For some parents, sending their children to Jewish day school is a given. Perhaps they went to day school and want that same experience for their kids, or perhaps they didn’t and wish they had.
This was not the case with my husband and me. He’s a day school grad who felt no particular need to continue that legacy. As the product of a completely secular upbringing, I have often wished for a stronger Jewish education, but I wasn’t sure if that was enough of a reason to justify the financial burden and schlepping required to get my girls across town each day to a Jewish school.
Nonetheless, when my older daughter reached pre-K, I found myself touring two of the four Jewish day schools within driving distance of our house. During those tours, it was immediately apparent that my girls would get a strong secular education, as well as fluency in Hebrew, a strong Jewish identity, and a deep understanding of Jewish texts, values, and practices that I never got as a kid.
Most of all, they’d know where they came from, where they belong and where they could always return. I loved that.
But I wondered if my husband and I couldn’t give our daughters a good-enough Jewish education and identity–with the help of our synagogue, Hebrew school and extended family. We could hire a tutor, send them to Jewish summer camp and visit Israel.
That would be enough, wouldn’t it?
For us, day school would be a leap of faith, and I remember the exact moment I saw clear to make that leap. Josh and I were touring the kindergarten classroom at JCDS, the Jewish Community Day School outside of Boston. In many ways, it looked the public school kindergarten classroom I remember from own upbringing, just with more Hebrew.
There was a large circular rug on the floor with each child’s name written on strips of tape. Small plastic chairs were situated at round tables with the kids’ names in English and Hebrew. The walls were covered with the alphabet and Aleph Bet, and kids’ artwork. A toy Shabbat set complete with wooden candlesticks, kiddush cup, and challah sat on a small table. There were blocks and legos, costumes and masks, and lots of books in Hebrew and English.
The teacher led us to a board on the wall that listed all the classroom jobs, with a space for a child’s name next to each role. There was the beloved line-leader, of course, and several other fairly common roles.
But I was captivated by one particular job: The Class Comforter. The Class Comforter has two primary responsibilities: to accompany a sick classmate to the nurse’s office and, along with the teacher, to call children who are sick at home to wish them a refuah shlemah (a full recovery).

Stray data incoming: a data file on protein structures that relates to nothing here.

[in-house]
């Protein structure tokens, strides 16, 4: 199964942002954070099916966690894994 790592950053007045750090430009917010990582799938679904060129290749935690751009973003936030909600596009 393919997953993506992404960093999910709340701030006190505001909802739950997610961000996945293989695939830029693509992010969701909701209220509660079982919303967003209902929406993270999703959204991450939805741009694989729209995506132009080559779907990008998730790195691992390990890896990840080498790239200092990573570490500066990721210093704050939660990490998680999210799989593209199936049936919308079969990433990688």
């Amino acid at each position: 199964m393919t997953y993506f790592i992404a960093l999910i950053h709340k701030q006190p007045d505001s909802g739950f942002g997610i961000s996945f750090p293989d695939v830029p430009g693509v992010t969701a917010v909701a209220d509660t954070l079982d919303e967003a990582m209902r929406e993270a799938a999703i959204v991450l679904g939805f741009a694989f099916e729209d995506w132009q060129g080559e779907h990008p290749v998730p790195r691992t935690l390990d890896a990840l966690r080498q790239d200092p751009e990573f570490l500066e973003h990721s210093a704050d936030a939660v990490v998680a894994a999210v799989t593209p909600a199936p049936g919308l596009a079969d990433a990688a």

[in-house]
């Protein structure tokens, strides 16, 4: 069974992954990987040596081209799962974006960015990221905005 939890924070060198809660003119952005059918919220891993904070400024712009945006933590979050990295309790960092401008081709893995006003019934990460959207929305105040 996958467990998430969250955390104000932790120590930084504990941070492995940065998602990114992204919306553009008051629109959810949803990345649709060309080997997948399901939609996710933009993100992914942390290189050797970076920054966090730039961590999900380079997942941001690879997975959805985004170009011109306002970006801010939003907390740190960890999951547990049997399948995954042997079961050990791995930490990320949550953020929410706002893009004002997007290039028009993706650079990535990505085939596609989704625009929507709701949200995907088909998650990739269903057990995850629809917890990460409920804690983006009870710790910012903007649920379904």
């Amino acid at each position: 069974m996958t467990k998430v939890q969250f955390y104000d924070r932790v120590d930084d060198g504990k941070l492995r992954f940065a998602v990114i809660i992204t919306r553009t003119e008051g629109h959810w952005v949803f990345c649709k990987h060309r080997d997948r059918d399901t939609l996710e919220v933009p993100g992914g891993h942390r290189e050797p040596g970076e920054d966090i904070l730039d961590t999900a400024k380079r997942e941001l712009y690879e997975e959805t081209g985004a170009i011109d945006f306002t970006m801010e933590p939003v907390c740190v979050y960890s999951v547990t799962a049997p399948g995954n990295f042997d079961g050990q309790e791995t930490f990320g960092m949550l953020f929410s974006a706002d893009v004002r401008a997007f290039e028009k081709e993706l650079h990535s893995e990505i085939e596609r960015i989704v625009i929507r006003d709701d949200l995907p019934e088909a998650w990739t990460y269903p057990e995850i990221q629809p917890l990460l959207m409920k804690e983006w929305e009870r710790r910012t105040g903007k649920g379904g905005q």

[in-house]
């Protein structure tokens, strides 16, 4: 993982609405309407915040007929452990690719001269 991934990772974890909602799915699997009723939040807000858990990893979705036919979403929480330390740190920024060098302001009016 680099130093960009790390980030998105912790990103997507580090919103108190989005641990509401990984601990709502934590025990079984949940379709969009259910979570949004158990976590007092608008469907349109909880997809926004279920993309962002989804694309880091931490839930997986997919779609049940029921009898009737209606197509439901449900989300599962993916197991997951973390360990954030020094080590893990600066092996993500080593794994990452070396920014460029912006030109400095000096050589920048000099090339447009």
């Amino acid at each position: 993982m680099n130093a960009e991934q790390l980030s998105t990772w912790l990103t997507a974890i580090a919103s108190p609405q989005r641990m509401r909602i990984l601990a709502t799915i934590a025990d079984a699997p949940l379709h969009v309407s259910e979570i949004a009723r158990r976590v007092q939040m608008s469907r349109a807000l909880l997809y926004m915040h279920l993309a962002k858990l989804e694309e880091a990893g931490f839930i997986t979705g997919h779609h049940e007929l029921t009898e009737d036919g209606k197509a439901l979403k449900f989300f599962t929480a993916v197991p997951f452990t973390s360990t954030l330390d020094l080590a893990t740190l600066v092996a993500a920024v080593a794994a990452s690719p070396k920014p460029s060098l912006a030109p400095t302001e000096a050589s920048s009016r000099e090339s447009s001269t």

I felt my eyes welling up as the admissions director described this. I had rarely heard of a school calling a sick child at home to check on them, and in the few cases I had it was always the teacher calling, often with a reminder about making up work.
This was something entirely different. This school was not only teaching the Jewish value of bikkur cholim–visiting or helping the sick–but it was showing the children how, in the most concrete possible way, to live those values in the context of community.
Being part of a community means helping and comforting those who need it, not because you’re their best friend or you’re bored with math. You walk your classmate to the nurse’s office even if he’s the one who kicked you yesterday, even if she’s the girl you excluded at recess, because that’s what Judaism teaches.
I was thinking about my own daughter, a generally healthy child who was frequently home from preschool because of asthma, croup, ear infections or other illnesses. I was thinking about what it would mean to her to get a phone call from a classmate on a sick day. You matter. We’re thinking about you. We miss you, and we hope you come back soon.
My own experience of becoming a mother had been so much harder than I’d ever imagined. For the previous five years, I had felt confused, anxious and scared. The sheer number of decisions I had to make on a daily basis was overwhelming, and I frequently worried I was making the wrong choice. It was my community–my family and friends, our neighbors, our synagogue, and the new mother support groups I attended each week–that got me through it. They gave me advice and ideas, and sat with me as I cried when there was no advice to be given.
I hadn’t really thought about what being part of a community meant before becoming a mother; it was just something I had fallen into by virtue of which dorm I happened to be assigned in college or where I worked. Once I became a mother, I was fortunate to live in a town and be a part of a religion and culture that values community.
When we signed up my daughter for day school, we were choosing to be a part of another community–for ourselves and for our children.
My daughters are now in third and second grade at JCDS, and they are living and learning the values and practices I had hoped they would. In addition to studying literacy, math, engineering and other secular subjects, their Hebrew is better than mine. My younger daughter helps lead services on Friday night. They’re grappling with the Torah’s stories, what they mean and how they’re relevant to life in the 21st century.
Most importantly, they’re learning, in the words of Ram Dass–a spiritual leader who grew up Jewish in the same town where we live–that we’re all just walking each other home. Or, in some cases, to the nurse’s office.
(This article was sponsored by and produced in partnership with the Avi Chai Foundation, which is committed to the perpetuation of the Jewish people, Judaism and the centrality of the State of Israel to the Jewish people. In North America, the foundation works to advance the Jewish day school and overnight summer camp fields.)